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JavaScript Object Methods

Objects the Basics: Object Methods - "This"


What is a function that is a property of an object called?

View Answer:
Interview Response: A function that is a property of an object is called its method.

Code Example:

let user = {
name: 'John',
age: 30,
};

// Here sayHi is a method of the object user
user.sayHi = function () {
alert('Hello, JavaScript');
};

user.sayHi(); // Hello, JavaScript

What is the programming paradigm that uses objects to represent entities?

View Answer:
Interview Response: Object-oriented Programming, or OOP, is the programming paradigm that uses objects to represent entities.

What does the "this" keyword refer to in JavaScript?

View Answer:
Interview Response: The "this" keyword in JavaScript refers to the object to which it belongs, and it has varying values depending on where it is used.

  1. In a method, this refers to the owner object.
  2. Alone, this refers to the global object.
  3. In a function, this refers to the global object.
  4. In strict mode, this is undefined.
  5. In an event, this refers to the element that received the event.
  6. Methods like call() and apply() can refer "this" to any object.
  7. Arrow functions have no this.

What is one of the advantages of using the "this" keyword in an object?

View Answer:
Interview Response: The "this" keyword holds a reference to the object and, in return, removes any effort to nullify it later in the code.

Code Example: “THIS” refers to the object

let user = {
name: 'John',
age: 30,

sayHi() {
alert(this.name); // this works as intended
},
};

let admin = user;
user = null; // attempt to override the object fails

admin.sayHi(); // alerts John

Code Example: Fails without the “THIS” keyword

let user = {
name: 'John',
age: 30,

sayHi() {
alert(user.name); // leads to an error
},
};

let admin = user;
user = null; // overwrite to make things obvious

admin.sayHi(); // TypeError: Cannot read property 'name' of null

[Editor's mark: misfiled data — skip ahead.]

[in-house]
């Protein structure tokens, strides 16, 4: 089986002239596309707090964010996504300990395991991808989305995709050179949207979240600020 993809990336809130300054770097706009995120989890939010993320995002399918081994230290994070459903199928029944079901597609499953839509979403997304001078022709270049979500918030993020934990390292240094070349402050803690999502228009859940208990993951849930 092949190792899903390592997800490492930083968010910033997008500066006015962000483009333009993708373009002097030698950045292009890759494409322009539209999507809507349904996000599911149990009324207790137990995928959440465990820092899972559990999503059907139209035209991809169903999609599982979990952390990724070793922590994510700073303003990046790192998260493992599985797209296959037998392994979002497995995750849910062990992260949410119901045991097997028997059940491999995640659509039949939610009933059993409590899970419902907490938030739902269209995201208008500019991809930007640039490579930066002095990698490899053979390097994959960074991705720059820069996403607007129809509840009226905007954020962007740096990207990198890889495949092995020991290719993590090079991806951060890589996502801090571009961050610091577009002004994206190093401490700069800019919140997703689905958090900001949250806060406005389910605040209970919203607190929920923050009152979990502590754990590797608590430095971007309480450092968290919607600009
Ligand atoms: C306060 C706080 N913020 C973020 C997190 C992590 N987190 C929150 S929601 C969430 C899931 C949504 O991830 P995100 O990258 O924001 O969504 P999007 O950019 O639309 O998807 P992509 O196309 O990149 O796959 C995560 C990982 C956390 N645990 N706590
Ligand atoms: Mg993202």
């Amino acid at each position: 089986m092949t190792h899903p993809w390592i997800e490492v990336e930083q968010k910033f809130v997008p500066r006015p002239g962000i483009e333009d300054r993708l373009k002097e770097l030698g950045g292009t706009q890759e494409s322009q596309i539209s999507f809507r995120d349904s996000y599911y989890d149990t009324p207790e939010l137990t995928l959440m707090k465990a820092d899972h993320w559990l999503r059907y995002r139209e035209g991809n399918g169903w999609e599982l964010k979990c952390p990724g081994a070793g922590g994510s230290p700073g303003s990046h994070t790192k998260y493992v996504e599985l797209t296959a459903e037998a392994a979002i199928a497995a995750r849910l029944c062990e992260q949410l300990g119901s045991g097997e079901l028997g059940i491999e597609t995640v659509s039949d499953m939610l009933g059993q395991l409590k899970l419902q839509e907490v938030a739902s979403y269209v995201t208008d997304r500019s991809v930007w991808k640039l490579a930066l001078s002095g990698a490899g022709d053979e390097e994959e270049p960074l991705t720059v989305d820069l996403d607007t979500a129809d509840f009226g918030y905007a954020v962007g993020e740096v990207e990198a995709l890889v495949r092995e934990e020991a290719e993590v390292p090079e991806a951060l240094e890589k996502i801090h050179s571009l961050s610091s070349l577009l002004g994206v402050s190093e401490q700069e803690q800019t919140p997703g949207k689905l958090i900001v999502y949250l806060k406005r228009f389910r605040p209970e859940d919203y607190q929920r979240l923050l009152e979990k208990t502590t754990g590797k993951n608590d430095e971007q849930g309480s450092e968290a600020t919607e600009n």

What is the difference between "THIS" in a function in (strict mode) and (non-strict mode)?

View Answer:
Interview Response: In strict mode, "this" returns undefined, and in the non-strict mode, it returns the global window.

Code Example: Strict Mode

'use strict';

function sayHi() {
alert(this);
}

sayHi(); // returns undefined

Code Example: Non-strict Mode

function sayHi() {
alert(this);
}

sayHi(); // returns global window object

What are the consequences of unbound "THIS"?

View Answer:
Interview Response: In JavaScript, the “this” keyword is free. Its value is evaluated at run-time and does not depend on where the method was defined. But instead, the object that precedes the dot. The concept of run-time evaluated "this" has both pluses and minuses. On the one hand, a function can get reused for different objects, and on the other hand, greater flexibility creates more possibilities for mistakes.

Code Example: Unbound "this"

// non-strict mode
const author = {
name: 'JavaScript',
hello() {
console.log(this.name);
},
};

const hello = author.hello();
// hello is unbound, this refers to nothing in the global scope
// or window/global in non-strict mode
hello();

Since arrow functions have no "This". What is the outcome when the "THIS" keyword gets used in an arrow function?

View Answer:
Interview Response: The outcome in an arrow function is a return of undefined. This outcome is because there is no access to the global window.

Code Example: Regular Function

const brunch = {
food: 'Dim sum',
beverage: 'Jasmine tea',
order: function () {
return `I'll have the ${this.food} with ${this.beverage} please.`;
},
};

// the console log returns "I'll have the Dim sum with Jasmine tea please."
console.log(brunch.order());

Code Example: Arrow Function

const brunch = {
food: 'Dim sum',
beverage: 'Jasmine tea',
order: () => {
return `I'll have the ${this.food} with ${this.beverage} please.`;
},
};

// the console log returns "I'll have the undefined with undefined please."
console.log(brunch.order());

Code Example: Proof that “THIS” refers to the global window object.

window.food = 'pizza'; // global object variables
window.beverage = 'beer';

const brunch = {
food: 'Dim sum',
beverage: 'Jasmine tea',
order: () => {
return `I'll have the ${this.food} with ${this.beverage} please.`;
},
};

// the console log returns "I'll have the pizza with beer please."
console.log(brunch.order());